Business Case for Operators to Open their Network?

Playing devil’s advocate :: Here is an interesting perspective by Curious Minds on our earlier coverage of Airtel/MyToday tussle:

“I have always wondered if there has ever been any strong Business case presented to a mobile operator which would make them open up their networks.

I find it a little difficult to digest that in a competitive domain like Telecom in India, anybody would let go a strong business case.” [comment edited to fit the context]”

Shouvik

“Here is how airtel looks at all this:
I have rented my place (infrastructure) to a co. They pay me, say Rs. 10K. Now these guys start a business using my infra and then, they start making Rs. 100K! Thing is if I block them, they will be dead (literally) – so lets bargain, if they can give me a cut!”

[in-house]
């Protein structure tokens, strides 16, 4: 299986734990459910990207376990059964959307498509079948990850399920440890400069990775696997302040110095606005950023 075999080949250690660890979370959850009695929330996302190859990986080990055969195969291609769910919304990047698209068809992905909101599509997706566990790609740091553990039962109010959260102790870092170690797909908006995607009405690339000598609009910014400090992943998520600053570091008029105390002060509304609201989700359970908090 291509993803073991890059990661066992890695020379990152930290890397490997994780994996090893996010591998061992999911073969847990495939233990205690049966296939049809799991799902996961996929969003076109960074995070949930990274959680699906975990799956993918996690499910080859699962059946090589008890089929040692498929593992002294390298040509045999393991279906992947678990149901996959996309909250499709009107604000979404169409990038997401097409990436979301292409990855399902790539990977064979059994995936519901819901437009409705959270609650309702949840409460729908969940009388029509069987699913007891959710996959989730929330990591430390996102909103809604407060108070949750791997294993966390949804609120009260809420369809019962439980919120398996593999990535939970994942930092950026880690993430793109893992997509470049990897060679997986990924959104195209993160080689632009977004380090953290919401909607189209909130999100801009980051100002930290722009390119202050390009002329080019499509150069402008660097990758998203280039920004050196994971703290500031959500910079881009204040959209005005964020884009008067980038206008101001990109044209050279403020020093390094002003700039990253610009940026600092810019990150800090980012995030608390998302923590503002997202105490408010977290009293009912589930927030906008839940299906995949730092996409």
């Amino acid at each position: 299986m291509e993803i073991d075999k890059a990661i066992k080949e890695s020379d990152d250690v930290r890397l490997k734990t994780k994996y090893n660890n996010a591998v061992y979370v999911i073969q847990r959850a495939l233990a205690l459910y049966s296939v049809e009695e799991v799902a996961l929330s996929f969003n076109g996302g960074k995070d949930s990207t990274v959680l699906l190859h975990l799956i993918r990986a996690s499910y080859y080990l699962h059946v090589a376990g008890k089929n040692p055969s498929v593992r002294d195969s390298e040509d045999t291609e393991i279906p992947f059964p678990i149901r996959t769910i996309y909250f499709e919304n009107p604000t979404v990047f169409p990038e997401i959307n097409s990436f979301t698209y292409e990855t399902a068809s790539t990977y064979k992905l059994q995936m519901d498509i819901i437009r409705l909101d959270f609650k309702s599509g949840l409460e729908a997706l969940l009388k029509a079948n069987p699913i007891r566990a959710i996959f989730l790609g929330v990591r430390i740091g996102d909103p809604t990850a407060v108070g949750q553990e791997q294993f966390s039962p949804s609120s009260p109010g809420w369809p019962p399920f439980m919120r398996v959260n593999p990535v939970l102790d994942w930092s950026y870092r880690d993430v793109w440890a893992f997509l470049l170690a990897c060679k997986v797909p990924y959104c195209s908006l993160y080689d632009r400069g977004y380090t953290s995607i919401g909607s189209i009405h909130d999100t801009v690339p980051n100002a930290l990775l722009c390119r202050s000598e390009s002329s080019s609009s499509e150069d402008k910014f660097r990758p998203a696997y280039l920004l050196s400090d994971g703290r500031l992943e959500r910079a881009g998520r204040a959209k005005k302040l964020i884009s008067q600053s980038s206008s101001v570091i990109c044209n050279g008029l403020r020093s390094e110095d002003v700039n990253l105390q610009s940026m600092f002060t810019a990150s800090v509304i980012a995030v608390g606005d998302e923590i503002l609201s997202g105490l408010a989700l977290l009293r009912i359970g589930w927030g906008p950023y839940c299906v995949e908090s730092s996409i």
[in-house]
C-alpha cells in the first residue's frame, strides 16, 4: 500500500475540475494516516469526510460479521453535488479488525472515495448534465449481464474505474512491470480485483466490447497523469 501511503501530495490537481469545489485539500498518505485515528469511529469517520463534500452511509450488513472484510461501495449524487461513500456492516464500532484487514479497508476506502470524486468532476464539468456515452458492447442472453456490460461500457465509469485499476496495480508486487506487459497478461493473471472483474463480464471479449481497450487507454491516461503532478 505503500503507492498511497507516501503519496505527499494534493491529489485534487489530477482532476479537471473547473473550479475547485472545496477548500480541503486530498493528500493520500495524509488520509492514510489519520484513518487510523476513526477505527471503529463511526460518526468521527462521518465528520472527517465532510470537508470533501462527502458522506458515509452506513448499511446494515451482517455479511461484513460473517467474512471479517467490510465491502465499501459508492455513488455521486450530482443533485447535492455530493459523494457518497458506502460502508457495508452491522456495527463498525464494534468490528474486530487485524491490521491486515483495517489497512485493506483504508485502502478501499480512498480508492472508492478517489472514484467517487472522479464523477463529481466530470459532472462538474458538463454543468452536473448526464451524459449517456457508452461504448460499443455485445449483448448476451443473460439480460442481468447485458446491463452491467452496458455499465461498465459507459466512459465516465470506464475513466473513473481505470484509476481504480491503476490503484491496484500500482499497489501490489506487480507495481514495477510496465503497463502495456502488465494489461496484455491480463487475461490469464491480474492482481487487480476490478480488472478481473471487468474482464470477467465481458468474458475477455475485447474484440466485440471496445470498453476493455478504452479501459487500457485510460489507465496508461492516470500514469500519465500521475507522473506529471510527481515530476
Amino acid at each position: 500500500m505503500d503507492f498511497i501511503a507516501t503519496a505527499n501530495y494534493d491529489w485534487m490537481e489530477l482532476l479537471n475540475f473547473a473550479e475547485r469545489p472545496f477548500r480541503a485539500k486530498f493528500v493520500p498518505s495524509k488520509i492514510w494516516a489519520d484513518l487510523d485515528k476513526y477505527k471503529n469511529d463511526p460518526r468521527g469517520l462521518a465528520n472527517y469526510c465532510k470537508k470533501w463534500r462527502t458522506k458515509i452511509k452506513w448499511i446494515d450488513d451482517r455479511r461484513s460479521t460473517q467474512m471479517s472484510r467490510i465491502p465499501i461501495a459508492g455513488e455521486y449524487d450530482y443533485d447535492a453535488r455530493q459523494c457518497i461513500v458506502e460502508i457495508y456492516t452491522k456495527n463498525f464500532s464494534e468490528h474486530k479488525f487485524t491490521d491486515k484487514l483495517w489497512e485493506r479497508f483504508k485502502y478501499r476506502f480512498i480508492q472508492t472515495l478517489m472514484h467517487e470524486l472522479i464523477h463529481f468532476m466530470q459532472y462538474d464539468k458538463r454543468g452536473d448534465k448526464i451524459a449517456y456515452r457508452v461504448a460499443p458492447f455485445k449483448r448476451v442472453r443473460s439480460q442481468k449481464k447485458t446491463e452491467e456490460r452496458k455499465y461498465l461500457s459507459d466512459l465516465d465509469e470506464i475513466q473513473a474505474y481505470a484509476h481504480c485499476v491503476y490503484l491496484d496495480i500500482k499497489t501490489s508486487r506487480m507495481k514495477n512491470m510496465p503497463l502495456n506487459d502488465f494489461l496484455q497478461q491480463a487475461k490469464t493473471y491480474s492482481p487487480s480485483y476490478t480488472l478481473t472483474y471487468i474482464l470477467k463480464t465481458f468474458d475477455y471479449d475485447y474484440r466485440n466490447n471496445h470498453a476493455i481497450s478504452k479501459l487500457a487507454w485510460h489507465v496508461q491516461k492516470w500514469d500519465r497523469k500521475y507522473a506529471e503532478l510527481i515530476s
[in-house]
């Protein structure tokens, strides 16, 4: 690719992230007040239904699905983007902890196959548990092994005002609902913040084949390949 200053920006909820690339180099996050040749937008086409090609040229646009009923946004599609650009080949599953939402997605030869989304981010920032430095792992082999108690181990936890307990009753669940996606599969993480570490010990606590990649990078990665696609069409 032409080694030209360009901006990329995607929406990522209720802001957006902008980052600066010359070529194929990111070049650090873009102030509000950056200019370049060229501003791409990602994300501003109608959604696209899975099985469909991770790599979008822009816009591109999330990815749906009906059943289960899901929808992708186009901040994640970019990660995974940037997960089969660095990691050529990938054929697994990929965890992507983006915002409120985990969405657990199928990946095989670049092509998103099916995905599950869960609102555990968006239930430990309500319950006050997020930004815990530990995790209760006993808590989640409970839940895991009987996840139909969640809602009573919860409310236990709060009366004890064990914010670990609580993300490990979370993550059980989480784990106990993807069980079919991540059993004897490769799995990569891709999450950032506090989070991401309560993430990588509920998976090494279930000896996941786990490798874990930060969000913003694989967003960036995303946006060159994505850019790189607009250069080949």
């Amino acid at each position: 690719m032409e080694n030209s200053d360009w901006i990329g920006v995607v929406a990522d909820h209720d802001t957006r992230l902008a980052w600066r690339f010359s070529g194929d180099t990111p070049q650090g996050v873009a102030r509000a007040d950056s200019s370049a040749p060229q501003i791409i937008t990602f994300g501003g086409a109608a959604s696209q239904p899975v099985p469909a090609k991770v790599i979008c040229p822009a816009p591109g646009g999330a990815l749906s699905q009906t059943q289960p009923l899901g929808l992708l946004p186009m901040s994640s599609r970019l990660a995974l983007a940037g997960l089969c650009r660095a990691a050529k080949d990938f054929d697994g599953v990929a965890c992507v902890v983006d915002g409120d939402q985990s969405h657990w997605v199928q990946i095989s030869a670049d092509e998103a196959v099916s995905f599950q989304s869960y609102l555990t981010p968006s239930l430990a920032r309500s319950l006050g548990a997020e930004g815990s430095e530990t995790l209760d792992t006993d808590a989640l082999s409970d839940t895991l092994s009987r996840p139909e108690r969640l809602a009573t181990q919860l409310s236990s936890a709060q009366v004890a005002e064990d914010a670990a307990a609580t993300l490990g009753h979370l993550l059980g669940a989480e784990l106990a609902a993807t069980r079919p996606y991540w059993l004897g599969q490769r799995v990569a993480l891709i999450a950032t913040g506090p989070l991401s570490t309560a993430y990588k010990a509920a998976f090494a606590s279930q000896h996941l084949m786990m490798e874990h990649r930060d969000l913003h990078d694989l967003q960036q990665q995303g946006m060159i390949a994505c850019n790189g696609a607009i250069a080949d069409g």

Well, these are perspectives and nothing right/wrong about them – but essentially, they are important to understand from operator’s point of view.

Operators, if they get say even 2% of MyToday users complaint about spam etc, they have all the reasons to block the service – after all, who has the responsibility? TRAI or Operators? Who gets sued, if at all? – these are gray areas that exists. And why some particular service and not loads of spams that we receive every day?

To add some context, sms usage has declined in the last qtr:

SMS Usage:

Outgoing SMS per subscriber continued to decline.[Telecom Industry Qtrly Report] – constitutes 2.1% of the revenue.

  • GSM: Rate of decline has doubled to 14.5% in the quarter under review from a 7% decline in the quarter ending March 2008,CDMA: Rate of decline: 15.9%
  • Decreasing SMS usage is giving in to increasing data usage (493 minutes per month per month per customer in Jan- March 08 quarter, against a constant 463 minutes for about six months prior to that) – source

So, if you are a telco, what’s for you to work closely with services like MyToday/SMSGupshup etc?

What’s your opinion?

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